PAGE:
Description of original award (Fiscal Year 2021, $997,351)
CHRIS 180, a nonprofit organization in Atlanta working to heal children, strengthen families, and build community, proposes to expand its Cure Violence (CV) program to include youth ages 12-17 in Atlanta Police Department (APD) Zones 1 and 3. These two zones have the highest rates of gun violence in the city and associated high rates of youth violence: youth commit up to 42% of reported crimes. The majority of youth crimes are robberies, car jackings, auto thefts, and aggravated assaults.
Zones 1 and 3 comprise the Neighborhood Planning Units (NPU) L and V as designated by city government. Between NPU-L and V, eight gangs are active. While exact gang membership numbers among youth are not known for NPU-L and V, the CV program serves youth/young adults who are in gangs or at risk for joining gangs and designs interventions to deter them from joining gangs. Current CV program staff have observed that youth in NPUs L and V are overwhelmed by violence and that trauma has become normalized in their lives. According to intake assessments, 69% of the youth ages 17-24 attending the APC in Zone 1 had an Adverse Childhood Experience (ACE) score of 4 or more.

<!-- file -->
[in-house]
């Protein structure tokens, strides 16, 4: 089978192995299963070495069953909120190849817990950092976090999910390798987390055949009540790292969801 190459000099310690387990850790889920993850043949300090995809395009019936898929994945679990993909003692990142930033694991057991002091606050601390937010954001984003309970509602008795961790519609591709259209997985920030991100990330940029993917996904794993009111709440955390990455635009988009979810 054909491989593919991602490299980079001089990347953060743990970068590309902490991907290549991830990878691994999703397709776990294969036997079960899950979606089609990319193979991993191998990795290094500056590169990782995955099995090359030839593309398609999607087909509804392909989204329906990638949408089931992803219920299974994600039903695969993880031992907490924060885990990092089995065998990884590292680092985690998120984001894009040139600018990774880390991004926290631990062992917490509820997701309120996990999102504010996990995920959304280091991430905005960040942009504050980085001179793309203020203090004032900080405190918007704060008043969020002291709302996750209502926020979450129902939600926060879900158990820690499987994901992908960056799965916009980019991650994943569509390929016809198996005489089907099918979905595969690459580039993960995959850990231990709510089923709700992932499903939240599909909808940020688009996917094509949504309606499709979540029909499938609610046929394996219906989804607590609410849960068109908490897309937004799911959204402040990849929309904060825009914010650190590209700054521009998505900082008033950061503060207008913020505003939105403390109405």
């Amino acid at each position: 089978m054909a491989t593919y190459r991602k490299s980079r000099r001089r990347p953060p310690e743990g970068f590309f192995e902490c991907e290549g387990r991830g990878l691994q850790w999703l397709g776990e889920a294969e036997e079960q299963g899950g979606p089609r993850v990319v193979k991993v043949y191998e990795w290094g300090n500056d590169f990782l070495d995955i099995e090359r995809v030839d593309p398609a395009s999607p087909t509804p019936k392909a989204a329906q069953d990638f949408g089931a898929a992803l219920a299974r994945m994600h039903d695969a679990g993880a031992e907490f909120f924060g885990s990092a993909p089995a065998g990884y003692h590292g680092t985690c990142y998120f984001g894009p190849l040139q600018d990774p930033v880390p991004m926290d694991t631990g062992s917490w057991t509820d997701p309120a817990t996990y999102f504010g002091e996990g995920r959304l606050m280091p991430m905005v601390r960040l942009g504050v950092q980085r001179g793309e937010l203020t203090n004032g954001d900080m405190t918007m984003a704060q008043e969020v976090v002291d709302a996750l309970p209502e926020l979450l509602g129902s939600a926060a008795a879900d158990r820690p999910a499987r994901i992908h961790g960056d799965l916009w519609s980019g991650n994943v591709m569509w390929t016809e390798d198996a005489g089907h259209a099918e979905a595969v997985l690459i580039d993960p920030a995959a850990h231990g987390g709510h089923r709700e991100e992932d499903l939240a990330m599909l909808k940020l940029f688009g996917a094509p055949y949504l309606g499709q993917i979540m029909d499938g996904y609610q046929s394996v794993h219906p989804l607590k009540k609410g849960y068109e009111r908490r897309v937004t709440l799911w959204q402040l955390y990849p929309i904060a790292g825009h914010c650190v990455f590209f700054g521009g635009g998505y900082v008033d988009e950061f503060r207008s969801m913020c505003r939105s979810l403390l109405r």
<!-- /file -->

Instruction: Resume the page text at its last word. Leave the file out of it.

CHRIS 180 will use its experience with the CV program in Zone 3 and existing relationships with APD and community youth centers to form the Cure Violence Youth (CVY) program. The primary program goal is a 30% reduction in violent crime among youth ages 12-17 in NPUs L and V by the end of the 3-year grant period. The CV model is evidence-based and interrupts gun violence using a multisystemic approach and community violence intervention strategies, including “credible messengers.” CVY program staff will work with the existing CV task force to develop youth violence prevention task forces in NPUs L and V to guide the CVY program and identify the youth most at-risk in these neighborhoods. The youth will be trained to serve on the task forces on non-violence and how to respond to trauma through a Trauma Response Network and Healing Circles. The program will hire four staff, to include a program manager, outreach worker, and two violence interrupters. Remaining grant funds will cover stipends for youth facilitators, task force meetings and program events, and required grantee training.